If someone said "human beings can't fly by flapping their arms" would you request a cite?

/also, gat_00, not that variables themselves are complex, is that model is complex due to huge number of variables


The variables are somewhat complex.  Meteorology is after all chaos theory in practice when it comes to modeling.  In the models tend not to be really all that complicated, because that's the only way the computers can handle them with reasonable computation times.  If we tried doing really accurate meteorology modeling, at small scale, I can't even imagine how long it would take.
 
2013-04-08 11:16:49 PM

revrendjim: I was in turbulence so bad once that the flight attendants were ordered to buckle up. Bumps so violent that people were screaming. I had to remind myself that they stress-test the Fark out of these things and the wings really can bend that much.


You ever seen how the wings flap on a C-130? They look like geese in a high wind. So I"m sure commercial airliners are at least as trustworthy.
 
2013-04-09 12:08:08 AM

Gyrfalcon: You ever seen how the wings flap on a C-130? They look like geese in a high wind. So I"m sure commercial airliners are at least as trustworthy.


I remember video of them testing the 747 wing, the wingtip deflected up over 30 feet before it broke.
 
2013-04-09 12:38:11 AM
I wasn't getting the little airplane character. I thought it was another story about sperm donation.
 
2013-04-09 12:39:35 AM

untaken_name:  could now face
 suggests that
could also
It's certainly plausible
 it could of course
supercomputer to simulate likely changes
evidence to suggest
could be
 could happen
modelling suggested
likely to
 most likely
probability of
are thought to be


Oh, well, that's settled, then.


Worst haiku ever.
 
2013-04-09 01:02:12 AM

Charlie Freak: revrendjim: I was in turbulence so bad once that the flight attendants were ordered to buckle up. Bumps so violent that people were screaming. I had to remind myself that they stress-test the Fark out of these things and the wings really can bend that much.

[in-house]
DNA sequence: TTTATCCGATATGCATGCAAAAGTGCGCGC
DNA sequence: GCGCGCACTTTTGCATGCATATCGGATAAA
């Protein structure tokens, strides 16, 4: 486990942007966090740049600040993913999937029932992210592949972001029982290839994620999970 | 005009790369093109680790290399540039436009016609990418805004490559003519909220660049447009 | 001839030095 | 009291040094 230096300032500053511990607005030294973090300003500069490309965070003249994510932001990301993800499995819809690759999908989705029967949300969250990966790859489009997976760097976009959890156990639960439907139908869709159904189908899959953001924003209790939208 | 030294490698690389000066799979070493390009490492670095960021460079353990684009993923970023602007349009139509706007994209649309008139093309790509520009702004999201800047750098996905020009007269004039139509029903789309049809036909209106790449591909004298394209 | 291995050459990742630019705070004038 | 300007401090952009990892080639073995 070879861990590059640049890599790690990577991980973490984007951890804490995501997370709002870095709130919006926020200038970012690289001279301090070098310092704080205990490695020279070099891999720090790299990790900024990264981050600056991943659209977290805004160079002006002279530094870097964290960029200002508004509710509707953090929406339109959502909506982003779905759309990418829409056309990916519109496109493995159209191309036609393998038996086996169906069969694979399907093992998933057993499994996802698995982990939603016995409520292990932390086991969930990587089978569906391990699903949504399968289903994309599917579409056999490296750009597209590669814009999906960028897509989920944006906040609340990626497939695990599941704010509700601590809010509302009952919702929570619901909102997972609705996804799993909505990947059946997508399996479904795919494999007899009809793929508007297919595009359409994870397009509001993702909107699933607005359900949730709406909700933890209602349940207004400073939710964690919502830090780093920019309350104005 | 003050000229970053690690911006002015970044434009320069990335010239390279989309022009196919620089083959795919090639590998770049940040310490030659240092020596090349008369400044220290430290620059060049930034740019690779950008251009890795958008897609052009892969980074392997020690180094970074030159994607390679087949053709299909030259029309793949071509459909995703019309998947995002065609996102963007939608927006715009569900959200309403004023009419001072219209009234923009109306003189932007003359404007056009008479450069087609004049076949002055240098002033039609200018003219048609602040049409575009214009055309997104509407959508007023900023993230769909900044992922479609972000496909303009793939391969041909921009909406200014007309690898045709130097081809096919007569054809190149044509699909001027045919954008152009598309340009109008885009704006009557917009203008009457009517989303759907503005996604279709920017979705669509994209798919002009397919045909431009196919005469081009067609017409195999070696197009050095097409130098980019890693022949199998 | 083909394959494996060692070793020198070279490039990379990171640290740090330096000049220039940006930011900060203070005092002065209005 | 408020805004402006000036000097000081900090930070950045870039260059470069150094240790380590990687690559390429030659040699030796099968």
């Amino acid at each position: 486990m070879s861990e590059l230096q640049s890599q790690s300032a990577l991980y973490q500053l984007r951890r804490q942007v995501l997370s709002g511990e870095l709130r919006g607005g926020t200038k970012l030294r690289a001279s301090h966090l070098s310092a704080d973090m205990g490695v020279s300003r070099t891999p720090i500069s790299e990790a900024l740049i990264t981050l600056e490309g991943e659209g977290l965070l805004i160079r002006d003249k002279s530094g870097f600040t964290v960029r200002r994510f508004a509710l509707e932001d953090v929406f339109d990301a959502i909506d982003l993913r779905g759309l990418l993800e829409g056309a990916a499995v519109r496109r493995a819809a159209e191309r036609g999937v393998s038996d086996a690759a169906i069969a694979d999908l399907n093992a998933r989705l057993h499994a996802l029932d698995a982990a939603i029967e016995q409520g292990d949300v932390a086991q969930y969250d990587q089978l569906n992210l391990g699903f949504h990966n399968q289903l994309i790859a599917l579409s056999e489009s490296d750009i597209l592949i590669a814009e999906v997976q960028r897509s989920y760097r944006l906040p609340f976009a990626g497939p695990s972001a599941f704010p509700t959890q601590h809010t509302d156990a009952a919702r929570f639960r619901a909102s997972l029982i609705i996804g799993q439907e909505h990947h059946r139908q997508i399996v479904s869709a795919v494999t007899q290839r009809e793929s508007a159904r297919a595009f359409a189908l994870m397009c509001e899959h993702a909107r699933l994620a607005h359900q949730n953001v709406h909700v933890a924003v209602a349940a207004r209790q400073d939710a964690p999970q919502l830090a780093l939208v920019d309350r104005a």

A buddy of mine texted me a little oven an hour ago that his flight out of Denver hit turbulence so bad on climbout that the aircraft depressurized and they had to return to the airport. Said it was the worst turbulence he'd ever felt. Rolled equipment while they were landing.


That's pretty impressive, a bump must have knocked open something and that really shouldn't be able to happen.
 
2013-04-09 02:21:19 AM

robodog: meat0918: netgamer7k: [i.imgur.com image 638x423]

Chemtrails.

Funnily enough, all those jets trails might actually provide a cooling effect, as a small portion of the solar radiance is reflected back into space.  Of course, they also reflect rising heat back towards Earth, so it's a bit of a wash.

Analysis for the week of 9/11/01 showed they probably have a small cooling effect.


Perhaps for a given constant CO2 concentration in the atmosphere, like from one wee to the next.  But on the whole, over years, their net effect would be warming due to the CO2 they release into the atmosphere.

/Yes, I know aviation is a small fraction of total global CO2 output.  Just making a temporal point.
 
2013-04-09 02:31:42 AM

mjjt: MaudlinMutantMollusk: Fasten you seatbelts....
[24.media.tumblr.com image 450x300]

why?

[i50.tinypic.com image 550x777]


♥  Ѿ
 
2013-04-09 03:06:46 AM

revrendjim: I was in turbulence so bad once that the flight attendants were ordered to buckle up. Bumps so violent that people were screaming. I had to remind myself that they stress-test the Fark out of these things and the wings really can bend that much.


Best thing you can do is stay calm, keep a level head, and be prepared to be a leader to those that need it if sh*t really hits the fan.
 
2013-04-09 03:18:05 AM
Your tax dollars at work, ladies and gentlemen
 
2013-04-09 04:24:36 AM

sendtodave: mjjt: MaudlinMutantMollusk: Fasten you seatbelts....
[24.media.tumblr.com image 450x300]

why?

[i50.tinypic.com image 550x777]

♥  Ѿ


LOL I didn't know you cd do that here

/my continuing education
 
2013-04-09 09:03:08 AM
So, it's going to be just like every other Air France flight then
 
2013-04-09 11:08:07 AM

Prussian_Roulette: a61sun: Airline Corporate Bigwig: We need MOAR money or we can't afford our Executive Bonuses!

Corporate Science Shill: We can always blame it on Climate Change, and claim it COSTS fuel to avoid it?

Airline Corporate Bigwig: BRILLIANT!

Gov't Funded Scientist: I have to worry about competing for money if I work on a theory that can be proven or falsified within my lifetime.  It doesn't help that my actual area of expertise is barely tangentially related.

Liberal Politician: Hey, you're a Doctor of Social...Sciences!  Close enough.  If we implement a carbon tax accounting for the anticipated costs of flying around turbulence, MOAR MONEY!!

Gov't Funded Scientist: BRILLIANT!

See how that works?


Gee, look who doesn't know how science or science funding works.
 
2013-04-09 02:34:53 PM
✈  ┃┃